A Time to Weep


I had not expected to be making a trip back to the old West Virginia farmhouse where I grew up so soon – but here I was taking the familiar route along sparsely populated roads back to my hometown on the western edge of the state.  It is the height of summer and my poor AC labored to keep up with the heat as I drove.   I mulled over the reason for this visit as I watched the road wind in front of me – probably one of the last ones I would ever make.  I thought it fitting that I should be listening to the audio book version of “The Last Battle” by C.S. Lewis.  

I have always been a big fan of the Narnian Chronicles, but I don’t remember ever really liking “The Last Battle” much as a kid.  It is largely a story about endings and closure… even of Narnia itself.  As a child, when your life is just beginning, I think it is hard to grasp the significance of landmark endings in our lives which mark the closing of one chapter and hints at the opening of another chapter not yet begun.  

In the space between though there is a pause.  As we face the closing of one way of life and before a new way is open to us, there is an opportunity to take a moment before rushing on.  To dwell in the space of stillness and grieve.  This space of “in-between” is not valued deeply in a harried and frenetic culture that is always pushing us onward to be “okay” and to be productive and at our peak performance level.   We have to recognize such moments for ourselves, set boundaries around it, and intentionally enter into this space of saying farewell.  We cannot rely on others to set aside this space for us.

 I thought of what it would feel like knowing that this time I was going to help my parents pack things up in preparation for the move that would take place by the end of the month.  Knowing that it might be my last time “coming home” to  this place, what would I feel as I found myself standing outside the door with my hand still on the door handle of the home where I have stored up so many layers of memories over decades of years?  


So many memories that they mingle together indistinguishable as I walk through the rooms and the land in my mind – like multicolored strands woven together in a blanket.  Memories of sunrise on the treetops, shooting stars overhead as we watched with our backs together in the fields, the smell of morning pancakes and sausage drifting up to my bedroom, the cool touch of the stone hearth beside the “reading chair” where dad would sit in the evenings and read aloud and I would fall asleep to the sound of his voice.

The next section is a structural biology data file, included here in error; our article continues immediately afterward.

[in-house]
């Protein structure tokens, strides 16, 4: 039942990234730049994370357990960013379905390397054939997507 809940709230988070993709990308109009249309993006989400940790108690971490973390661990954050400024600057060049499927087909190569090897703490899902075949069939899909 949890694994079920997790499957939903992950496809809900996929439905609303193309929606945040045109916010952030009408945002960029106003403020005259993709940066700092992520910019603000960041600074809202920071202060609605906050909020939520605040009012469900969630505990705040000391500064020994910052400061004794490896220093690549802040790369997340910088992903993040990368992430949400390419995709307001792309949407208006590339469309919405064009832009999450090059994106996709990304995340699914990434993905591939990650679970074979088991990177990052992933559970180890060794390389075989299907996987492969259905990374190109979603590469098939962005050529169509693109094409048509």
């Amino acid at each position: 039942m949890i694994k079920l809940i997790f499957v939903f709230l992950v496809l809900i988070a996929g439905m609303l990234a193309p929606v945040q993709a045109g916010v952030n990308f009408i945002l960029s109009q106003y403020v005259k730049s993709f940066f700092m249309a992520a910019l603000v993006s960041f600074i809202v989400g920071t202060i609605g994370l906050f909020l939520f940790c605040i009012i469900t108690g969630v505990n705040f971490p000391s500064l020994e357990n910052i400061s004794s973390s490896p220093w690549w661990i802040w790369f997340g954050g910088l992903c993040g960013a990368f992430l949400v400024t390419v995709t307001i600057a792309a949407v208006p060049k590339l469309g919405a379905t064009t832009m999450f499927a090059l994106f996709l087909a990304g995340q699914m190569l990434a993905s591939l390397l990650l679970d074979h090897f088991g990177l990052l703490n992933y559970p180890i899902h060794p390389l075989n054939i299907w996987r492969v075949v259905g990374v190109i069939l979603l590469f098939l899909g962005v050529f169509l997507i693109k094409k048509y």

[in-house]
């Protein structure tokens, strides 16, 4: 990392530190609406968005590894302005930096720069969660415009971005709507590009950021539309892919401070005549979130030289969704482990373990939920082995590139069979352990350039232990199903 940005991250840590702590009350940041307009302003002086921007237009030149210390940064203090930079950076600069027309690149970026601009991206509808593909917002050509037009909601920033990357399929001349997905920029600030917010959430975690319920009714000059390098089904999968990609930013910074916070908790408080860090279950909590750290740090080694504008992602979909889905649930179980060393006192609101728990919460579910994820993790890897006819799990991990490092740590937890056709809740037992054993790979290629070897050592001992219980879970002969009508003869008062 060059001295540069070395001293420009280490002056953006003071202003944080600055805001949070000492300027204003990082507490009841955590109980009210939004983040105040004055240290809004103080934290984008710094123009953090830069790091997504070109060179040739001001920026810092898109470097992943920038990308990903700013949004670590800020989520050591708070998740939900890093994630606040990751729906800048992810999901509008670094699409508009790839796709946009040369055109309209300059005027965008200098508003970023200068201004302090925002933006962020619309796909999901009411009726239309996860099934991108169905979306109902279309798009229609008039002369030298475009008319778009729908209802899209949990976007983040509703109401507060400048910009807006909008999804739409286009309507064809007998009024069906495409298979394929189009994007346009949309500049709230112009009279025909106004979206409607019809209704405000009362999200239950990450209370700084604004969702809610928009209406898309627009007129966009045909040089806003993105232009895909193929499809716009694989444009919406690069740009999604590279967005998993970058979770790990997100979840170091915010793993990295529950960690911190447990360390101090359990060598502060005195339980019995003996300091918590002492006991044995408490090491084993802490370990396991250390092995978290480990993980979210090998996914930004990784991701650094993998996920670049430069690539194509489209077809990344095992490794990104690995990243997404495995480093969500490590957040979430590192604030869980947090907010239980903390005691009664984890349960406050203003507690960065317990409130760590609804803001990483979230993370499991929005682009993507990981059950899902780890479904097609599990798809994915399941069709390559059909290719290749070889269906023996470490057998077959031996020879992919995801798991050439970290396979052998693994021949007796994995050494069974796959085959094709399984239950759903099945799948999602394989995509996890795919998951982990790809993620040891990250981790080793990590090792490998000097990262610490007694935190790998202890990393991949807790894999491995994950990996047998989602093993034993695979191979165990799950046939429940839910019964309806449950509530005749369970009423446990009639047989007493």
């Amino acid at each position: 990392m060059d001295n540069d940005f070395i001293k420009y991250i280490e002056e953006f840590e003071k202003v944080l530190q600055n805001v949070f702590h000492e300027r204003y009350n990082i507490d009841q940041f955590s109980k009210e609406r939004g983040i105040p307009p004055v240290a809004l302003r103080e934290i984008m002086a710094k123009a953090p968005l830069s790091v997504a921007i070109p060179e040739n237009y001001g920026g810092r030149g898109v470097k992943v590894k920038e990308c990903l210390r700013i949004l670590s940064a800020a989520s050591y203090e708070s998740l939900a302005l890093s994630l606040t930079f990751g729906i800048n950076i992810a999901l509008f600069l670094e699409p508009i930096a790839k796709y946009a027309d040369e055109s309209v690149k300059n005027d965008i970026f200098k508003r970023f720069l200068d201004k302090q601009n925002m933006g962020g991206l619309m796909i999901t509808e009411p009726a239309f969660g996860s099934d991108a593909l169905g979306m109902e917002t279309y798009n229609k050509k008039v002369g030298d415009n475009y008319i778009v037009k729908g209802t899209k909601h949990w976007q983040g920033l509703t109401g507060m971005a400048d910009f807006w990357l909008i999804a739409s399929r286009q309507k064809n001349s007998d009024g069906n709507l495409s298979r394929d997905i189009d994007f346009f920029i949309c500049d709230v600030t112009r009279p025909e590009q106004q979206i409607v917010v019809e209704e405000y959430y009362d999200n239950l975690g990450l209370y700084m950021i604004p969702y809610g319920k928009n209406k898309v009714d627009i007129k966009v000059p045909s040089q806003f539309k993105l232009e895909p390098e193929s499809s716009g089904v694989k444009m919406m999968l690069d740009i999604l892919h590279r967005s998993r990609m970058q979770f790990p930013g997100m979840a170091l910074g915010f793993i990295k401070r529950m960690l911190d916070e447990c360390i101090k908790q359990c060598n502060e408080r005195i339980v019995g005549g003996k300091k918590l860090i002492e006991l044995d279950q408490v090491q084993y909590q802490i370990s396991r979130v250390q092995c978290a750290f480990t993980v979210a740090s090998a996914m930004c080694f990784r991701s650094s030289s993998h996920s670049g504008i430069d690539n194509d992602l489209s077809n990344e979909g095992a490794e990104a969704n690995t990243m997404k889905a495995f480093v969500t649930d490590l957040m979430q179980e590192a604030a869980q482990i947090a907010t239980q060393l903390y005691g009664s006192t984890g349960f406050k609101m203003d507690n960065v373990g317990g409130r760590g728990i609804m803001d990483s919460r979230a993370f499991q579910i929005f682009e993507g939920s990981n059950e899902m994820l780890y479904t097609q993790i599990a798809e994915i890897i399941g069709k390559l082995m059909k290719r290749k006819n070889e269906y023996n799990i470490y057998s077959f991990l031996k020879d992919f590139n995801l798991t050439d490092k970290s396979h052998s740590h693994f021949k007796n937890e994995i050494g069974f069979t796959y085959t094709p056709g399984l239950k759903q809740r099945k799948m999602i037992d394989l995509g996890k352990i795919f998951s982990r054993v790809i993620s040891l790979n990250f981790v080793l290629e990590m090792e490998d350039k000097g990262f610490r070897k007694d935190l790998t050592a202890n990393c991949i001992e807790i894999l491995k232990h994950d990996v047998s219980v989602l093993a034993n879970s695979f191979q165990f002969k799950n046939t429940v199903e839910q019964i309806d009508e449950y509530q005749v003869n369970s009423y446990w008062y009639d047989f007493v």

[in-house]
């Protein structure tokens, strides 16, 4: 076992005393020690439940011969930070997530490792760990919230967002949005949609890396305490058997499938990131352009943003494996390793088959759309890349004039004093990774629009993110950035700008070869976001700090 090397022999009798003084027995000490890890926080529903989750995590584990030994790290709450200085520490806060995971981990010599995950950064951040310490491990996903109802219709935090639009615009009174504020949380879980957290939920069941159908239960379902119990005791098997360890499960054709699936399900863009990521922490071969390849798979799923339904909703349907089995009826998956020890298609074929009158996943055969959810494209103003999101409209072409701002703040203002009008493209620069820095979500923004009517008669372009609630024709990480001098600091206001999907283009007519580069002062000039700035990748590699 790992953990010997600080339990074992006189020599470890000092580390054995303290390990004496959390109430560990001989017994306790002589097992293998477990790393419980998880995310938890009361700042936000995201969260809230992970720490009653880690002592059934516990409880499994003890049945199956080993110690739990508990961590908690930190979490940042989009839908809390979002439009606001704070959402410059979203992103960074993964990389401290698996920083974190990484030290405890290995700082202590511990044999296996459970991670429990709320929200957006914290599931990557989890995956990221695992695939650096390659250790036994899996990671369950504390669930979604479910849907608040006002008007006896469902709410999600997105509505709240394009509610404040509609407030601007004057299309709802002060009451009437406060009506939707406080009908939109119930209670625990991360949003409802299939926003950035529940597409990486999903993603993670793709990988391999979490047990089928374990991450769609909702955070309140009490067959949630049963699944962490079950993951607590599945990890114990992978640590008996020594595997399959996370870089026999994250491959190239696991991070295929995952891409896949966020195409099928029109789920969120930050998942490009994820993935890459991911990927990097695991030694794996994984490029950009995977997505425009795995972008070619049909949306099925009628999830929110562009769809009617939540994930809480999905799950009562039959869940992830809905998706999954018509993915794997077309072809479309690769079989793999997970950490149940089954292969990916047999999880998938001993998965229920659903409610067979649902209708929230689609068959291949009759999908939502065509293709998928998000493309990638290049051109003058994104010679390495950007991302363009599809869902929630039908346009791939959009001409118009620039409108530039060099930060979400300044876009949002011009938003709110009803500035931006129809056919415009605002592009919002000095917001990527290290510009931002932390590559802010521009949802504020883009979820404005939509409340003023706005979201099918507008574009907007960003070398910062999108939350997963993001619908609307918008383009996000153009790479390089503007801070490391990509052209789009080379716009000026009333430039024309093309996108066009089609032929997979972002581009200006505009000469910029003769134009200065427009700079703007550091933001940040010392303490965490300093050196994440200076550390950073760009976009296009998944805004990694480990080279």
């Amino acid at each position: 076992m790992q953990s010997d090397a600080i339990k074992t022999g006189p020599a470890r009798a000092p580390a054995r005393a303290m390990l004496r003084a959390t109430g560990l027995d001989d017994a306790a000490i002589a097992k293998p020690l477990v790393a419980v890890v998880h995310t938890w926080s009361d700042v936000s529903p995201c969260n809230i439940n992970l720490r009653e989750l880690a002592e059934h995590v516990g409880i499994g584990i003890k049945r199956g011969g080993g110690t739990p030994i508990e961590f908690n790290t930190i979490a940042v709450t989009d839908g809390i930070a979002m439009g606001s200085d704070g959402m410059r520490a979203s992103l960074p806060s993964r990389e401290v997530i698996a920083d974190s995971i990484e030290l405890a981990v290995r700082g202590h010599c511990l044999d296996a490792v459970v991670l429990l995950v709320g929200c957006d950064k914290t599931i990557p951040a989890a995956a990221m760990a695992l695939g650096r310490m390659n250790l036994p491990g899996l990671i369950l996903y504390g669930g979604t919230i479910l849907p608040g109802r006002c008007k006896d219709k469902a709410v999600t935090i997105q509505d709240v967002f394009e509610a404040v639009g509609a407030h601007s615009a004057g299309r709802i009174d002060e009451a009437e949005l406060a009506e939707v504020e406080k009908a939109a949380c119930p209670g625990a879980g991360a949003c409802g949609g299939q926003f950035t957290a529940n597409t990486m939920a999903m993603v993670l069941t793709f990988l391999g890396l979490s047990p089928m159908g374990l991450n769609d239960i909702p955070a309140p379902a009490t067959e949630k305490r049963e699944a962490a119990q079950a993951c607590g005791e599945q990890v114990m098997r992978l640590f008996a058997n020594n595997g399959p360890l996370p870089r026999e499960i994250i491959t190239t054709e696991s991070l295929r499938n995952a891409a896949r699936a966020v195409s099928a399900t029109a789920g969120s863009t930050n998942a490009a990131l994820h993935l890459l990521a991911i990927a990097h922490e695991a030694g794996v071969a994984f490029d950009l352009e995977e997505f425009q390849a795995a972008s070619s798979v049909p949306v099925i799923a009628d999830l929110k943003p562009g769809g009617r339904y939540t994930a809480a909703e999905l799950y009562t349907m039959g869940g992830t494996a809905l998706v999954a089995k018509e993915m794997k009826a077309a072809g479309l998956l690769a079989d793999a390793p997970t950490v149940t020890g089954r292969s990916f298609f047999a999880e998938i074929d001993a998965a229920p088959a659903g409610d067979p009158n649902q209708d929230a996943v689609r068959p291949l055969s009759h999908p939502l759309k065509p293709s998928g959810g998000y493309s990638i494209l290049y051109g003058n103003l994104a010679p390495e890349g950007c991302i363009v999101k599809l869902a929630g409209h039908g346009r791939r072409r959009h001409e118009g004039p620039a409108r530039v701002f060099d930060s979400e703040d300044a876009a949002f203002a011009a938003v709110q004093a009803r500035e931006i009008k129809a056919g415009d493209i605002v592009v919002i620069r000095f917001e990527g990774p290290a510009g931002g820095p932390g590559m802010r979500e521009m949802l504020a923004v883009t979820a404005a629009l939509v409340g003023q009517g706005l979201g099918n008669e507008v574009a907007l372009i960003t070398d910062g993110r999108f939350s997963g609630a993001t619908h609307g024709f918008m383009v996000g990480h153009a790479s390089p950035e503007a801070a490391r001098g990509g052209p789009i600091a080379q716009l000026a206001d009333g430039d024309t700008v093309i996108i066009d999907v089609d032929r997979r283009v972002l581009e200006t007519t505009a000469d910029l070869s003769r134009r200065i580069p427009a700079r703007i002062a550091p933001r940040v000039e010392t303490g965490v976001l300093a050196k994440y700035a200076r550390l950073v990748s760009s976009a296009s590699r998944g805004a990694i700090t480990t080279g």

This time as I listened to the closing chapters of The Last Battle where those who have known and loved Narnia must bid it goodbye, I felt like I could sympathize with the characters more than when I first heard it as a child.  When I was young, I did not understand the need to stop and grieve over what has been lost.  I was always enamored with new things – forever rushing ahead to the next thing and the next…  But in my older days, I begin to recognize the importance of slowing down enough to acknowledge the gift and the deep sorrow of endings.  

As King Tirian says in The Last Battle after they have witnessed the final hours of Narnia and Peter tries to stop Lucy from crying over it, “The ladies do well to weep.  See, I do so myself.  I have seen my mother’s death.  What world but Narnia have I ever known? It were no virtue, but great discourtesy, if we did not mourn.”  It is through our tears and grief at death that we pay tribute to life and to all the vibrant gifts we have received through this unique part of life that has come to an end.  There is a time set aside for weeping because of the joys and loves that have been…and too the joy and love that might have been and never was.